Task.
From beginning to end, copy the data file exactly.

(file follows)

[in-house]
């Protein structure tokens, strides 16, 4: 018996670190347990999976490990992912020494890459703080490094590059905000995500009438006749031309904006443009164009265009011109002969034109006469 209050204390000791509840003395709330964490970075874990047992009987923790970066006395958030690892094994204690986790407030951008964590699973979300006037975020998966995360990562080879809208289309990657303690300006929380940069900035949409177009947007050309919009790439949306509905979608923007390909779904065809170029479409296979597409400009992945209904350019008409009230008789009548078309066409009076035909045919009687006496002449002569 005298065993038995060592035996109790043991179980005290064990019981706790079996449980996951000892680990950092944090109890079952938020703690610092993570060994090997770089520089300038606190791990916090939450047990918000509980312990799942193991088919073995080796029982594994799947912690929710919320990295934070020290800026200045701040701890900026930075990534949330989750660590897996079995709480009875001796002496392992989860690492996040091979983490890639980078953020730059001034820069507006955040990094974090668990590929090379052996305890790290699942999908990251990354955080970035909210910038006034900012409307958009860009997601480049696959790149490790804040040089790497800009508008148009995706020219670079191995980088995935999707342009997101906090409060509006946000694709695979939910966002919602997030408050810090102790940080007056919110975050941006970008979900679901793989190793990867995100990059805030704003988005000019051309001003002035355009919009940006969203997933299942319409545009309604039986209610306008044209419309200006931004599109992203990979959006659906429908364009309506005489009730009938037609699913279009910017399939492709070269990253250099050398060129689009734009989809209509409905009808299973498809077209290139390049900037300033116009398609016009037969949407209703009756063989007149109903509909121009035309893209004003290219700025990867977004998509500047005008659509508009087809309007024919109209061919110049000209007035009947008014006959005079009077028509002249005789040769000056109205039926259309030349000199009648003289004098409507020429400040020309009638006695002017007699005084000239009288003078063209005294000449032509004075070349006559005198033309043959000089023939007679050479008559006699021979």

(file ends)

[in-house]
């Protein structure tokens, strides 16, 4: 018996670190347990999976490990992912020494890459703080490094590059905000995500009438006749031309904006443009164009265009011109002969034109006469 209050204390000791509840003395709330964490970075874990047992009987923790970066006395958030690892094994204690986790407030951008964590699973979300006037975020998966995360990562080879809208289309990657303690300006929380940069900035949409177009947007050309919009790439949306509905979608923007390909779904065809170029479409296979597409400009992945209904350019008409009230008789009548078309066409009076035909045919009687006496002449002569 005298065993038995060592035996109790043991179980005290064990019981706790079996449980996951000892680990950092944090109890079952938020703690610092993570060994090997770089520089300038606190791990916090939450047990918000509980312990799942193991088919073995080796029982594994799947912690929710919320990295934070020290800026200045701040701890900026930075990534949330989750660590897996079995709480009875001796002496392992989860690492996040091979983490890639980078953020730059001034820069507006955040990094974090668990590929090379052996305890790290699942999908990251990354955080970035909210910038006034900012409307958009860009997601480049696959790149490790804040040089790497800009508008148009995706020219670079191995980088995935999707342009997101906090409060509006946000694709695979939910966002919602997030408050810090102790940080007056919110975050941006970008979900679901793989190793990867995100990059805030704003988005000019051309001003002035355009919009940006969203997933299942319409545009309604039986209610306008044209419309200006931004599109992203990979959006659906429908364009309506005489009730009938037609699913279009910017399939492709070269990253250099050398060129689009734009989809209509409905009808299973498809077209290139390049900037300033116009398609016009037969949407209703009756063989007149109903509909121009035309893209004003290219700025990867977004998509500047005008659509508009087809309007024919109209061919110049000209007035009947008014006959005079009077028509002249005789040769000056109205039926259309030349000199009648003289004098409507020429400040020309009638006695002017007699005084000239009288003078063209005294000449032509004075070349006559005198033309043959000089023939007679050479008559006699021979």